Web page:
|Publication number||US4144077 A|
|Application number||US 05/844,642|
|Publication date||Mar 13, 1979|
|Filing date||Oct 25, 1977|
|Priority date||Jun 28, 1976|
|Also published as||CA1088109A, CA1088109A1, US4069870, US4114692|
|Publication number||05844642, 844642, US 4144077 A, US 4144077A, US-A-4144077, US4144077 A, US4144077A|
|Inventors||Julius P. Gallus|
|Original Assignee||Union Oil Company Of California|
|Export Citation||BiBTeX, EndNote, RefMan|
|Patent Citations (4), Referenced by (12), Classifications (26)|
|External Links: USPTO, USPTO Assignment, Espacenet|
This application is a continuation-in-part of copending application Ser. No. 700,387, filed June 28, 1976 now U.S. Pat. No. 4,069,870.
This invention relates to cement compositions, and more particularly to cement compositions which, when hydrated and cured, form a cement mass having improved resistance to degradation when exposed to elevated temperatures.
In the drilling of wells, for example oil wells, wells penetrating sources of geothermal energy and the like, it is standard practice to utilize a cement to hold the well casing in position and to selectively block or plug portions of the strata through which the well extends so as to prevent the escape of undesirable fluid into the well bore or the loss of drilling muds and the like. When so used, the cement, as an aqueous slurry, is pumped into the annular space between the walls of the bore hole and the casing and permitted to cure so as to form a hardened mass which provides the reinforcing and plugging functions.
The cements utilized in drilling operations are formulated so as to be sufficiently slow setting to permit pumping and yet be sufficiently resistant to the elevated temperature and pressure conditions encountered in the wells. The American Petroleum Institute has promulgated specifications for testing cements to insure that they meet certain minimum requirements with respect to strength, permeability, settling time and the like. These cements are referred to as oil well cements.
To resist the temperatures and pressure normally encountered in wells, the oil well cements have been developed to provide the maximum physical properties under the severe temperature and pressure conditions encountered in relatively deep wells, such as oil wells. These cements are conventionally Portland-type cements to which have been added one or more various additives such as for example mica, flast furnace slag, alumina and various special reactive sands, which are designed to improve the mechanical strength and the thermal and chemical resistance of the set and hardened cement. Although satisfactory for conventional well operations, these cements have proven deficient particularly in the case of ultra-deep wells and geothermal wells where temperature in excess of 400° F. (200° C.) may be encountered. Under such conditions conventional cements quickly increase in porosity and lose compressive strength which may lead to a blowout. Such well blowouts are highly undesirable and can prove to be extremely dangerous, as well as costly to repair.
Accordingly, oil well cements, particularly those used in geothermal wells and in ultra deep wells, that is wells sunk to depths on the order of 25,000 feet or more, must have the ability to effectively maintain an adequate compressive strength and density and low porosity, even under high temperatures and pressures and in the presence of steam and hot brine. In addition, since the useful life of a typical well is measured in terms of 10 to 30 years, a good oil well cement must operate under the aforementioned severe conditions for a substantial period of time, preferably as long as the life of the well. However, recent studies have indicated that oil well cements presently in use have effective lives of on the order of 5 to 10 years when utilized in geothermal wells, it was noted that the strength and permeability of the oil well cement were seriously deteriorated in a period of as short as 4 years thus raising the possibility of a well blowout and increasing the frequency of replacement and maintenance.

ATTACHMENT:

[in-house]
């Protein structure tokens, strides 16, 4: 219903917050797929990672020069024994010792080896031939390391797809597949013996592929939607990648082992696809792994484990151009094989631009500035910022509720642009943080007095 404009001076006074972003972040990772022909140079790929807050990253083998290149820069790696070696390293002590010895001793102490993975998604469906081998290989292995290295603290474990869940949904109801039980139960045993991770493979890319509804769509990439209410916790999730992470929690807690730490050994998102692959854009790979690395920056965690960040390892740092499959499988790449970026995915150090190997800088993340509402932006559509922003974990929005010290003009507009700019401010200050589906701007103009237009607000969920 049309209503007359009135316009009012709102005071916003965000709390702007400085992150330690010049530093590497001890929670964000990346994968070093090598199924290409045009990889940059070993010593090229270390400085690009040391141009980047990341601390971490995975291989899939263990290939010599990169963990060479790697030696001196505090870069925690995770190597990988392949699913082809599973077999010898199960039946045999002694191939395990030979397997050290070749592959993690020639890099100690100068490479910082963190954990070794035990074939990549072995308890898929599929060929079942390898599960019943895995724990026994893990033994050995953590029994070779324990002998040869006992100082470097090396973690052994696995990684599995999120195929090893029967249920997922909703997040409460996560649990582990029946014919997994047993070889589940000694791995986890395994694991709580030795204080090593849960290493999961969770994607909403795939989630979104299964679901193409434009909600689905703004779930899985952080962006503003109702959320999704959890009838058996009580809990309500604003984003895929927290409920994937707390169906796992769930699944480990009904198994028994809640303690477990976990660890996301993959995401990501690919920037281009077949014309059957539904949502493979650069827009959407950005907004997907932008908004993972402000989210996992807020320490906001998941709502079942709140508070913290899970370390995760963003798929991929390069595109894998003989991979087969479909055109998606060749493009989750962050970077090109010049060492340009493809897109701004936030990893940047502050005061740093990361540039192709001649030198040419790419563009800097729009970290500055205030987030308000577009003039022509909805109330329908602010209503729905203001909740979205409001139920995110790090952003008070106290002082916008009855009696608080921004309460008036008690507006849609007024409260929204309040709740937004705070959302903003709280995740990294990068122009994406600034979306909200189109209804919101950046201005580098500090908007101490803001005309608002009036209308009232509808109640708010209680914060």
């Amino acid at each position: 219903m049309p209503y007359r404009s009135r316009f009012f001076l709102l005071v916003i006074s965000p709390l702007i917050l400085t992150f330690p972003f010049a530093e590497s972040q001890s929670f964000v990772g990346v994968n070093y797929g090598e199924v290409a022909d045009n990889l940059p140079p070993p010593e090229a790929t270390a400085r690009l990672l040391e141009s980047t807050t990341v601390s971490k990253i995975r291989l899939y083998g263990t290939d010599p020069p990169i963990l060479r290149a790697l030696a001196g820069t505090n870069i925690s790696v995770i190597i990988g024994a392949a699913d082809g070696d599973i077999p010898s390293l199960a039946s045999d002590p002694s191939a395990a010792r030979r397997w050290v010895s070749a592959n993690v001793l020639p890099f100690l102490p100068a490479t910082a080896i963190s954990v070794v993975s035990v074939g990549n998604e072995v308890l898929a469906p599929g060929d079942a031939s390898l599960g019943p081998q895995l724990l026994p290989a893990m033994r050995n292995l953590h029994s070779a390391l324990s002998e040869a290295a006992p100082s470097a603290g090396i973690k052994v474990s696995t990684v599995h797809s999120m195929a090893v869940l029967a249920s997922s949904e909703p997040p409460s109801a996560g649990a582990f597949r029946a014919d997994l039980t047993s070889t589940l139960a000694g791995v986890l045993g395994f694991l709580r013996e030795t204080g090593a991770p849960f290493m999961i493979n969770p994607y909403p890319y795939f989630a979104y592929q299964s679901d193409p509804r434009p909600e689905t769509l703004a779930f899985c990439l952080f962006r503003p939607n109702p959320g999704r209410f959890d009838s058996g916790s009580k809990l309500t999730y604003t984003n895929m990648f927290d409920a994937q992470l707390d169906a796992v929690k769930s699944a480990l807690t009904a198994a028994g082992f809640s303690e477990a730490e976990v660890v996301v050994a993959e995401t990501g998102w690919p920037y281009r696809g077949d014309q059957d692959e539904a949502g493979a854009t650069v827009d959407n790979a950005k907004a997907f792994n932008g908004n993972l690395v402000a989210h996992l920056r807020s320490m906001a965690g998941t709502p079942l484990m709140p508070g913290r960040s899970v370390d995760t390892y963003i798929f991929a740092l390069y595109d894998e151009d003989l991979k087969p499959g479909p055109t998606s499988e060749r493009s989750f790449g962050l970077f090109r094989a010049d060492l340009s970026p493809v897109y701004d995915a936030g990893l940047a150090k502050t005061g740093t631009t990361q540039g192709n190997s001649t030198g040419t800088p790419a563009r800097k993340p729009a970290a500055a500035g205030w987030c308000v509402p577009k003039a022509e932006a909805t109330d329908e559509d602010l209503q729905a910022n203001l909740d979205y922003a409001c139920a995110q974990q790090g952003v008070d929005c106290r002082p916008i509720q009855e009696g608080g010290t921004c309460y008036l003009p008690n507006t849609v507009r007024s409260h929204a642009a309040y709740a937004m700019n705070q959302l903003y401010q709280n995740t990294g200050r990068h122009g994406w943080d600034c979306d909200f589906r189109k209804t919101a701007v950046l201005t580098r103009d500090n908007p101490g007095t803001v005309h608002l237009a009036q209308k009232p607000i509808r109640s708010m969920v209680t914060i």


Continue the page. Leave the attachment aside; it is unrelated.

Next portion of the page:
The present invention resides in an improved high temperature cement system, which, when set and hardened, maintains an effective compressive strength, density and low permeability even under the severe conditions of high temperature and steam or high temperature brines of the type encountered in geothermal wells. The cement is mixed with water, pumped into the well, allowed to set and harden, and is otherwise handled in the usual manner for oil well cements. Thus no special handling or mixing of the cement or special training of personnel is required in order to achieve the benefits of the present invention.
More specifically the high temperature cement system of the present invention comprises a hardenable cement composition and an effective amount of a carbon-containing additive having a low volatile material content, preferably not more than 15 weight percent. The cement system when set and hardened exhibits resistance to high temperature deterioration of its compressive strength and permeability.
The cement system of the present invention is utilized by forming a slurry of the cement system, pumping or otherwise introducing the slurry into a form or confined space such as the annular space between a well casing and the walls of the bore hole, and the slurry to cure into a solid mass. The cement mass formed from the cement system of the present invention has an improved resistance to the retrogression of its physical characteristics at high temperatures particularly in the presence of geothermal steam and/or geothermal brine.